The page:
The core 102 includes one or more channels 114 a and 114 b defined therein. In one embodiment, a single channel (e.g., channel 114 a) may be utilized to route the plurality of conductors 116 a and 116 b to the electrodes 110 a and 110 b). In this embodiment, the conductors 116 a and 116 b include an insulating sheath to prevent short-circuiting. In another embodiment, the channels 114 a and 114 b house one or more conductors 116 a and 116 b, respectively. The conductors 116 a and 116 b may be encased in an insulating sheath (not shown) and coupled to the electrodes 110 a and 110 b, respectively. The channels 114 a and 114 b are disposed apart (e.g., radially) within the core 102 and extend up to the respective electrodes 110 a and 110 b. The dielectric structure of the core 102 obviates the need for providing an insulating sheath about the conductors 116 a and 116 b since the conductors 116 a and 116 b are separated by the core 102 and only contact the corresponding electrodes 110 a and 110 b. The core 102 may also be formed from conductive materials (e.g., metal) and may include a sheath 117 disposed over the outer surface thereof to insulate the core 102 from the electrodes 110 a and 110 b.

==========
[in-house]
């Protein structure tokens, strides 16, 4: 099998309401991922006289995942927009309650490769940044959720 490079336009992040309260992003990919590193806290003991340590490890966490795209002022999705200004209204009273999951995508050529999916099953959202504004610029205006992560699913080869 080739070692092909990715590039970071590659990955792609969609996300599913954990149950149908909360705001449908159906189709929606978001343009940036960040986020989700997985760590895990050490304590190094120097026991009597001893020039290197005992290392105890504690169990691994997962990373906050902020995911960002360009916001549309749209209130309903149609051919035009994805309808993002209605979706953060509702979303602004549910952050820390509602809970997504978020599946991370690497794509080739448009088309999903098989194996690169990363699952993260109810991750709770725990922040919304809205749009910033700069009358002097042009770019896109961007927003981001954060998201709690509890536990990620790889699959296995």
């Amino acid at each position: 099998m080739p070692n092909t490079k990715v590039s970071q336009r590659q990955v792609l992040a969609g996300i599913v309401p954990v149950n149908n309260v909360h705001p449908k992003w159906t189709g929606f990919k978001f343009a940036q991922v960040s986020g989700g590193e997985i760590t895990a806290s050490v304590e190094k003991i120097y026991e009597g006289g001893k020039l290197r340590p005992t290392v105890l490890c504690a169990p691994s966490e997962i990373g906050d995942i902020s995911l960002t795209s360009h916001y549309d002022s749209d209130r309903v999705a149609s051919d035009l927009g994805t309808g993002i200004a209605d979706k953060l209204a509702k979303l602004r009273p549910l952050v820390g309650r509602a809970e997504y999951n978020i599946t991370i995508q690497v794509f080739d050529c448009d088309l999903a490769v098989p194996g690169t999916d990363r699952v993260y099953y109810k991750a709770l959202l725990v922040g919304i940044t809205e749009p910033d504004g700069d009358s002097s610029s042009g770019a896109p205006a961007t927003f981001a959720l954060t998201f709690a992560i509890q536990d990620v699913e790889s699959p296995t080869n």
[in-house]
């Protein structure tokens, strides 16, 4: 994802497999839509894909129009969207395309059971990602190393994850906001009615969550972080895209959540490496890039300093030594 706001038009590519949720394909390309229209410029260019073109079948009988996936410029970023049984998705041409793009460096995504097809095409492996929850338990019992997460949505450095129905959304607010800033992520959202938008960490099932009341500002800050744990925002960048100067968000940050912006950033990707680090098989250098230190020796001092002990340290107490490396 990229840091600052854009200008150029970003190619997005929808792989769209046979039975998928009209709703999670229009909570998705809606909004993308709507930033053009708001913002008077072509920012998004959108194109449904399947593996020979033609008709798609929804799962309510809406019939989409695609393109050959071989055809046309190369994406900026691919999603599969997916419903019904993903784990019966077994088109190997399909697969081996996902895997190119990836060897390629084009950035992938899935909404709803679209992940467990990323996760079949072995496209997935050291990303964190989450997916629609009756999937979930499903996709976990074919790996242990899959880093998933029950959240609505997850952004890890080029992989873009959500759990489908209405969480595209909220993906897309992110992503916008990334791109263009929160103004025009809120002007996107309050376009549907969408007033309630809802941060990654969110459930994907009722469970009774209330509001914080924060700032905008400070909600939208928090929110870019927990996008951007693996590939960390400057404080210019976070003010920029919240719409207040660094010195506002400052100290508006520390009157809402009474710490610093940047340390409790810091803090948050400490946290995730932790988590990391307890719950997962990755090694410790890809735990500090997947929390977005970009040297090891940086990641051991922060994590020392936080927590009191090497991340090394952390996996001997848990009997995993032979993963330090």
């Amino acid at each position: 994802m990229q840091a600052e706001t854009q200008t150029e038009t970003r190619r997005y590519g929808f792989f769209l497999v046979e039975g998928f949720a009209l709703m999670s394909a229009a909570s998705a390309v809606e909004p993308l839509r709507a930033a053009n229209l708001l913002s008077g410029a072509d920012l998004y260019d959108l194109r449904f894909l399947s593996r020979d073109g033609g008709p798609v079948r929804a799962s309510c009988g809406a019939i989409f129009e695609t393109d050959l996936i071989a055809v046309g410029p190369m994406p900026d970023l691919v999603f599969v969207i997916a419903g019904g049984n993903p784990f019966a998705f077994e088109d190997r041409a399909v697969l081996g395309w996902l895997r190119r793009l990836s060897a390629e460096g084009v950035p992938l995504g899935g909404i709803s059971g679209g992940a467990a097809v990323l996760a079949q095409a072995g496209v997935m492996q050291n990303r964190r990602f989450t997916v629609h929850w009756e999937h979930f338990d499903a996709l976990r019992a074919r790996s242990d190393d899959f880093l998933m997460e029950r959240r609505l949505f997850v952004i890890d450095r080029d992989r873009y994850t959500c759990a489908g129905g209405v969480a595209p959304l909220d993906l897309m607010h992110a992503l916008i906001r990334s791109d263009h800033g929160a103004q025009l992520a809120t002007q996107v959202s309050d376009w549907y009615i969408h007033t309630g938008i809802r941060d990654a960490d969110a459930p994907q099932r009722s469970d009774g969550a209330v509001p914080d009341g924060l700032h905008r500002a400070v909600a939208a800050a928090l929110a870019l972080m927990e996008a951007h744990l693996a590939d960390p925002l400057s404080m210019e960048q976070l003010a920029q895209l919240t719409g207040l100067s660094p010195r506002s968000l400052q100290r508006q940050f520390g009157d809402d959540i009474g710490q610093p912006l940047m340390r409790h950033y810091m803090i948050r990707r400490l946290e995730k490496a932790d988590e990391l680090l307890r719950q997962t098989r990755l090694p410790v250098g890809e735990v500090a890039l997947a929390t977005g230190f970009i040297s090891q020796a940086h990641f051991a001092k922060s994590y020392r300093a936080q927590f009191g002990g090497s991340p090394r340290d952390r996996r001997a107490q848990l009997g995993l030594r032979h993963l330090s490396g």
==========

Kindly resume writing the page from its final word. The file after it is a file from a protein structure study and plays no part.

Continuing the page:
In one embodiment, the channels 114 a and 114 b may be disposed on an outer surface of the core 102. As shown in FIG. 4, the core 102 may include a sheath 117 disposed over the body portion 103 to insulate the conductors 116 a and 116 b. The sheath 117 includes openings 118 a and 118 b to provide for coupling of the conductors 116 a and 116 b to the electrodes 114 a and 114 b (FIG. 4).

In another embodiment, as shown in FIG. 5, the conductors 116 a and 116 b may be formed from a spring member (e.g., hardened spring steel) to ensure that the conductors 116 a and 116 b are pushed into the corresponding channels 114 a and 114 b as the electrodes 110 a and 110 b are pushed into place. This configuration also secured the conductors 116 a and 116 b within the channels 114 a and 114 b.

With reference to FIG. 2, in one embodiment, the generator 20 is a multi-phase radio-frequency energy generator that can supply electrosurgical energy across each voltage line corresponding to a specific phase. Each of the electrodes 110 a and 110 b is connected to a voltage line of the generator 20. The generator includes a plurality of phase-shifting circuits 29 a, 29 b, 29 c, etc., each of which is coupled to each of the electrodes 110 a and 110 b (with one of the phase shifting circuits remaining unused). The output voltages from these phase-shifting circuits 29 a, 29 b; 29 c have substantially the same amplitudes, however, the phases of the voltages are shifted relative to each other. The phase-shifting circuits 29 a, 29 b, 29 c shift the phases of the voltage line based on the number of electrodes 110 a and 110 b connected thereto. In other words, the phase shift may be defined by the following formula (1):

φ = 360 ° n ( 1 )